Monday, July 28, 2014

S 2547 Introduced – RR Emergency Response

As I noted earlier Sen. Heitkamp (D,ND) introduced S 2547, the RESPONSE Act of 2014. The bill would amend 6 USC 318 and establish a new subcommittee of the National Advisory Council, an independent federal advisory committee that provides emergency response and planning advise to the NPPD Deputy Administrator for FEMA. The new subcommittee, the Railroad Emergency Services Preparedness, Operational Needs, and Safety Evaluation (RESPONSE) Subcommittee would provide recommendations on emergency responder training and resources relating to hazardous materials incidents involving railroads.

The RESPONSE Subcommittee

This is a ‘subcommittee’ in name only as most of its members would not come from the National Advisory Council (NAC). Statutory members would include {§318(d)(2)}:

• NPPD Deputy Administrator for FEMA (Chair);
• Director of the Office of Emergency Communications, DHS;
• NTSB Director for the Office of Railroad, Pipeline and Hazardous Materials Investigations;
• FRA Associate Administrator for Railroad Safety;
• TSA Assistant Administrator for Security Policy and Industry Engagement;
• Coast Guard Assistant Commandant for Response Policy;
• EPA Assistant Administrator for the Office of Solid Waste and Emergency Response;
• PHMSA Associate Administrator for Hazardous Materials Safety;
• FMCSA Chief Safety Officer and Assistant Administrator;

Appropriate members of the NAC would be appointed to the RESPONSE sub-committee as would other personnel from the oil, railroad and communications industries.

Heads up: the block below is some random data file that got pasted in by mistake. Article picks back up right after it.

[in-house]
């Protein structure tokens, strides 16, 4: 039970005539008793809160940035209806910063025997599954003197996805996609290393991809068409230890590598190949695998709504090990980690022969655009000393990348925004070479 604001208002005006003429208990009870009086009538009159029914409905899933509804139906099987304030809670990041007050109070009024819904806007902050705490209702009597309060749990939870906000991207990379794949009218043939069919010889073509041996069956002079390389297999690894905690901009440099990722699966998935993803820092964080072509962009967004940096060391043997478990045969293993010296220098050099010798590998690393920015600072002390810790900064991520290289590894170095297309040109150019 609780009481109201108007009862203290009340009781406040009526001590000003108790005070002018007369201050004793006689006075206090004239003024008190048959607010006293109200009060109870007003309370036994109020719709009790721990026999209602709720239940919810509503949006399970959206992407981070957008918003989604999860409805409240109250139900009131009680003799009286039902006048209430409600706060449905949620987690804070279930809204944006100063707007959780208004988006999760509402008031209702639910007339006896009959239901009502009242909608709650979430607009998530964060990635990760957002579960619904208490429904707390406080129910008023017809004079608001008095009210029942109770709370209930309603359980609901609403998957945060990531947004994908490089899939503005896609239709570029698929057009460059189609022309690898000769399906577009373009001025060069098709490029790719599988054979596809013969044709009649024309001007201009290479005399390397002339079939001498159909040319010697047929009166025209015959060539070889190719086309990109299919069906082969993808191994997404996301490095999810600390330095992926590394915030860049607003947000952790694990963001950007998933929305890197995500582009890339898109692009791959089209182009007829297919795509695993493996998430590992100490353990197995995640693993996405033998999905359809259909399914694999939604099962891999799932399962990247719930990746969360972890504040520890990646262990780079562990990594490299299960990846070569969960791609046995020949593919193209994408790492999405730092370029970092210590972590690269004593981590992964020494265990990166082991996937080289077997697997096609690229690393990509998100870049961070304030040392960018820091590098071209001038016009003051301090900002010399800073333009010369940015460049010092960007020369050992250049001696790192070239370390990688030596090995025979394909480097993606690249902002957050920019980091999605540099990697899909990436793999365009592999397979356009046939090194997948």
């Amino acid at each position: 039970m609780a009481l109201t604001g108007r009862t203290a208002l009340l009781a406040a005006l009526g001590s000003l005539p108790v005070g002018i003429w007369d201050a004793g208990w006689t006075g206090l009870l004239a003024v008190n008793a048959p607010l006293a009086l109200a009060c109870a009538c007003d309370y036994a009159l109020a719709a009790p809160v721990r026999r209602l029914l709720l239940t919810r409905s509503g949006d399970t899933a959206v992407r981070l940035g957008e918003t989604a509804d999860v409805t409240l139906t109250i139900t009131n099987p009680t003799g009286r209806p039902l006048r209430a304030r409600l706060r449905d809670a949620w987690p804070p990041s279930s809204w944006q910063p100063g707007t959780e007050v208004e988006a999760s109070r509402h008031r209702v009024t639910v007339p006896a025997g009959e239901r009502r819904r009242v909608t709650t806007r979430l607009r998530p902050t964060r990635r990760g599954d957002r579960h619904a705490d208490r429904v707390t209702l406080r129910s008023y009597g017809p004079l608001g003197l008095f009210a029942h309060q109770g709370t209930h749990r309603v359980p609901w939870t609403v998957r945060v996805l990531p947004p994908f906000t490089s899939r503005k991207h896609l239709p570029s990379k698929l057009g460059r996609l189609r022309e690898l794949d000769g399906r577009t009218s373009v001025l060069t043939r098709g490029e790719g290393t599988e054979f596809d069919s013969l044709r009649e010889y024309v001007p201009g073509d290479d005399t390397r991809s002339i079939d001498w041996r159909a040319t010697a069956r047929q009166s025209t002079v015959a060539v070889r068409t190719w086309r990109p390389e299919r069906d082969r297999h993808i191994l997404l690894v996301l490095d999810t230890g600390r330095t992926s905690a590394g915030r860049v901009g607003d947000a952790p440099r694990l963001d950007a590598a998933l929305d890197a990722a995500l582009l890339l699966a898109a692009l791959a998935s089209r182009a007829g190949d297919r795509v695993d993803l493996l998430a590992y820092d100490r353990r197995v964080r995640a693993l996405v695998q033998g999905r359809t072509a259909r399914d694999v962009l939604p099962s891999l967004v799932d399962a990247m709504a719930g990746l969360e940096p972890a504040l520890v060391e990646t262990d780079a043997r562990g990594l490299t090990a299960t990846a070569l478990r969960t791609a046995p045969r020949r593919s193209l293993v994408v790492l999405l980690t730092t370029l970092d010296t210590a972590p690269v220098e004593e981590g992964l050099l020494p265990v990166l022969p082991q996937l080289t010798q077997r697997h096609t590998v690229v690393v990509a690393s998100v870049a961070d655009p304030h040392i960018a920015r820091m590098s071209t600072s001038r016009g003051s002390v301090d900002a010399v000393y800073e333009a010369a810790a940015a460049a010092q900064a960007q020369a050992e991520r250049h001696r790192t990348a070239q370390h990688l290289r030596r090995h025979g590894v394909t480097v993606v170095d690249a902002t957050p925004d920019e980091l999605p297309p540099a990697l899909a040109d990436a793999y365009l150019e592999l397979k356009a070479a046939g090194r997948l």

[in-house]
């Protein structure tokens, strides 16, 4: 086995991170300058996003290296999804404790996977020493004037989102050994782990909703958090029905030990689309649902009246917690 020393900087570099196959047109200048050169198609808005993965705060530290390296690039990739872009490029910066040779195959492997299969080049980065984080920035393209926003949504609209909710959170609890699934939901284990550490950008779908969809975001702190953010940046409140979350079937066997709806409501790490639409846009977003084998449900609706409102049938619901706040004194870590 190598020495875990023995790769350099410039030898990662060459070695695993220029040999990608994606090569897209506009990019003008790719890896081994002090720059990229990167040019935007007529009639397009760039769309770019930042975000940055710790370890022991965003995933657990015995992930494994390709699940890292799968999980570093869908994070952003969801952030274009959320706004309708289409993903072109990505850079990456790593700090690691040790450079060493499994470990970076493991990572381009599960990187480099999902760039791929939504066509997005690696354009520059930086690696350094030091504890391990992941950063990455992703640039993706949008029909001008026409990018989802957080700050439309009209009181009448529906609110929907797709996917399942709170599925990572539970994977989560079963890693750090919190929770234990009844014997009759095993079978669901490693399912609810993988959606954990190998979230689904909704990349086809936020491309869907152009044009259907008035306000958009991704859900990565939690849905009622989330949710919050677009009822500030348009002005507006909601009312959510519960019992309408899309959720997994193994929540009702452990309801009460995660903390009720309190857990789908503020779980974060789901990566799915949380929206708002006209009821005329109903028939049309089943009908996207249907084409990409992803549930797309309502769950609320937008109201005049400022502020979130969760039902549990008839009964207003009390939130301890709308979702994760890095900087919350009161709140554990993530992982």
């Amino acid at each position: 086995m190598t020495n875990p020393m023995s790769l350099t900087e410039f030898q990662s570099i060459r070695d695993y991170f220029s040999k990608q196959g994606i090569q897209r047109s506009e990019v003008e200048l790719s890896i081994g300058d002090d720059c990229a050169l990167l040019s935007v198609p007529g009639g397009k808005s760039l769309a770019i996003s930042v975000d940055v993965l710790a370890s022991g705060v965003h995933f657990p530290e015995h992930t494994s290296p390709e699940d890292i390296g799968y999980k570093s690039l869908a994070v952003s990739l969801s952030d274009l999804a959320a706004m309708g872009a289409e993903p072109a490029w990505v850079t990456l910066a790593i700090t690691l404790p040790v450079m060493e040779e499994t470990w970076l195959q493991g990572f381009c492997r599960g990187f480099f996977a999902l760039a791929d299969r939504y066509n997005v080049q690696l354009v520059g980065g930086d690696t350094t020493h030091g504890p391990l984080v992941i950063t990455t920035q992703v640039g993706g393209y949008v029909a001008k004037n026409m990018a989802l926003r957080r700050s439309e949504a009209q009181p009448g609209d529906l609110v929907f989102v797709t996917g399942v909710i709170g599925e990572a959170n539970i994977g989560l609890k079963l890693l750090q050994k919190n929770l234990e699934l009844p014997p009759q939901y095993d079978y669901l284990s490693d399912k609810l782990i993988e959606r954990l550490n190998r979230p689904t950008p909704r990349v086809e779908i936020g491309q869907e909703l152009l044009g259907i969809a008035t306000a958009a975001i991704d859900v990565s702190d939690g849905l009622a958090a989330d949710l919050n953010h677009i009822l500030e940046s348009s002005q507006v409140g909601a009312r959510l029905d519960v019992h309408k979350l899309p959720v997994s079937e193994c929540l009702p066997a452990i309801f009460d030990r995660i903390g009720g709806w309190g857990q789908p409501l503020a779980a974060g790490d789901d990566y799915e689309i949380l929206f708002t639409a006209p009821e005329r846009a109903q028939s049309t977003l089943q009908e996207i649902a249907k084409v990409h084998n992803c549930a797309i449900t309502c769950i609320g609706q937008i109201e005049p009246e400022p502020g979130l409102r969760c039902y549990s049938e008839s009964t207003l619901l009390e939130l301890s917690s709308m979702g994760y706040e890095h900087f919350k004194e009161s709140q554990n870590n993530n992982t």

RESPONSE Recommendations

The bill would require the RESPONSE Subcommittee to develop recommendations to improve emergency responder training and resource allocation. The following areas are to be specifically addressed {§318(d)(6)}:

• Quality and application of training for local emergency first responders related to rail hazardous materials incidents;
• Effectiveness of funding levels related to training local emergency responders for rail hazardous materials incidents;
• Strategy for integration of commodity flow studies, mapping, and access platforms for local emergency responders;
• The lack of emergency response plans for rail, similar to existing law related to maritime and stationary facility emergency response plans;
• Development of a train incident database;
• Increasing access to relevant, useful, and timely information for the local emergency responder; and
• Determination of the most efficient agencies and offices for the implementation of the Subcommittee’s recommendations.

The problem with this bill is that it brings too many people to the table. Legitimately, the people listed in the bill all have something to contribute; but there are too many folks to effectively get anything done. The tasking probably should have been given to FEMA who then would have been directed to ‘consult with’ the agencies listed. As it is the Assistant Administrator for FEMA will have to try to herd all of the cats listed instead of actually trying to solve the problem.

Moving Forward

I suspect that this bill would have no problems passing in the Senate or the House; it is after all another pass-the-buck-to-a-committee bill that effectively costs nothing. The problem will be that this late in the session, it will be difficult for the bill to find its way to the floor for a vote. If it is considered in the Senate before the election (almost certainly after the summer recess at best) it will probably be one of those bills brought to the floor at the end of the day and considered by ‘unanimous consent’. In the House it will be considered on a Monday or Tuesday under ‘suspension of the rules’ provisions. The key to passage will be convincing the leadership to bring it to the floor.

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